More evidence that the continent is hipper than the states: Le Tigre, like Citizen Dick, is huge in Europe right now.
"It's those major cities in Europe where people really get it," says Le Tigre's Johanna Fateman. "Places like Berlin and London and Paris."
(And of course Prague-where everything cool is revered and Levi's may still be the official currency.)
What people "really get" is the live bonanza that is a Le Tigre show: loud noises, cool costumes, trippy lights.
Made up of Fateman, Bikini Kill founder and quintessential riot grrrl Kathleen Hanna and J.D. Samson, Le Tigre wasn't built for the casual listener. Their music exists somewhere near the center of modern rock's four cardinal directions-Public Enemy, Sonic Youth, Beck and The Plasmatics. But since the band's debut almost a decade ago, Le Tigre has turned down the overt feminist rage and upped the obscure samples, loops and hip-hop beats.
Fateman freely admits that the world of pop culture is a mercenary environment. Not mainstream, not underground, Le Tigre mines both worlds for its sound (a great example of this is "New Kicks" off 2004's This Island-a full-on, rump-shaking dance tune built out of anti-war speeches by Susan Sarandon, Al Sharpton and others).
"I like the way things get all mixed up," says Fateman. "We like to cut things up-odd sounds, guitars or bass so that it locks with the beat in a different way. We may start with a long guitar riff and then cut it up into pieces so it's something totally different."
The trio works on every track as a team, picking out samples, creating beats, adding keyboards, guitar riffs and, finally, vocals. Songs can take hours or months to complete as they swap laptops back and forth.
Out of these patchwork beginnings, the band composes pro-peace rants, anti-authority rallying cries and homages to grrrl power. With their rebel-rousing reputation, Le Tigre shocked a lot of fans when This Island was distributed by major label Universal.
"Corporations have these kinds of evil geniuses at the heads of them," says Fateman. "They know that it doesn't really matter what the content of your record is. They know there's a market for everything. There's the anti-Bush market, there's the anti-war market, and enough of those people buy records to make it work for the evil geniuses."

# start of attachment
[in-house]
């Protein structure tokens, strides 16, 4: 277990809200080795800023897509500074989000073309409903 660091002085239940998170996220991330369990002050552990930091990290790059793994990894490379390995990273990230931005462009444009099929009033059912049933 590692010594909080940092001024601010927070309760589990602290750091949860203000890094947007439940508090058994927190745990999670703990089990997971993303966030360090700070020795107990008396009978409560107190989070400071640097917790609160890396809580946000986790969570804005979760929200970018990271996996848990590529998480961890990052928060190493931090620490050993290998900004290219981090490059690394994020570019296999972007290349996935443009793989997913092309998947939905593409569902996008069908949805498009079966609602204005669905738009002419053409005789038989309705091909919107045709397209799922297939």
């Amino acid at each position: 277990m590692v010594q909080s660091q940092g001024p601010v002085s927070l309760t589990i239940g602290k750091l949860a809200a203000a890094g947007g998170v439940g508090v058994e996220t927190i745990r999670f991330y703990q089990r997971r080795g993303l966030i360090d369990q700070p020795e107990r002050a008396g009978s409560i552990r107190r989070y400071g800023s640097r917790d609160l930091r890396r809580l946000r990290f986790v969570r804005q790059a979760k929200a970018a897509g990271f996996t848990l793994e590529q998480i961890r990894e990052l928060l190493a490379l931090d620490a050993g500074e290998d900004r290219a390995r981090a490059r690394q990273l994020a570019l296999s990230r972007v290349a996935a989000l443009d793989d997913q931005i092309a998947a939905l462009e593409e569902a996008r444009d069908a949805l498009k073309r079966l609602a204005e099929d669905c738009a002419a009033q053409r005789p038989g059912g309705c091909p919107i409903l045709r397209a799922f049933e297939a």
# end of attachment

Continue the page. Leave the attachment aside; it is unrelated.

Fateman sounds sad and bitter, but she's not. She says the record was done when the band signed with Universal so the album wasn't about the record company enforcing its vision of what Le Tigre should be.
"We did agonize over the decision for a long time, but it just got to be a huge drag to worry about the business stuff all the time," she explains. "Now, I actually feel really great about it. We went into the major label situation in a really mature and adult way and made it work for us. It would be sadder, if we went into it with all these illusions.... In the end, we're just artists and we just wanted money to make our art."
The upside to being backed by a major is getting to work with hotshot producers like Nick Sansano (who's manned the mixing boards for Public Enemy, Ice Cube and Sonic Youth) and Ric Ocasek (who you may remember from a humble late-'70s outfit called The Cars). Currently, Le Tigre's in the studio with Missy Elliott.
"Like I said, we agonized over the decision to work with a major, but look what it's done for us," says Fateman. "We're now working with someone as amazing as Missy Elliott."Le Tigre plays with Electrelane at Soma, 7 p.m. on July 24. $17. 619-220-8497.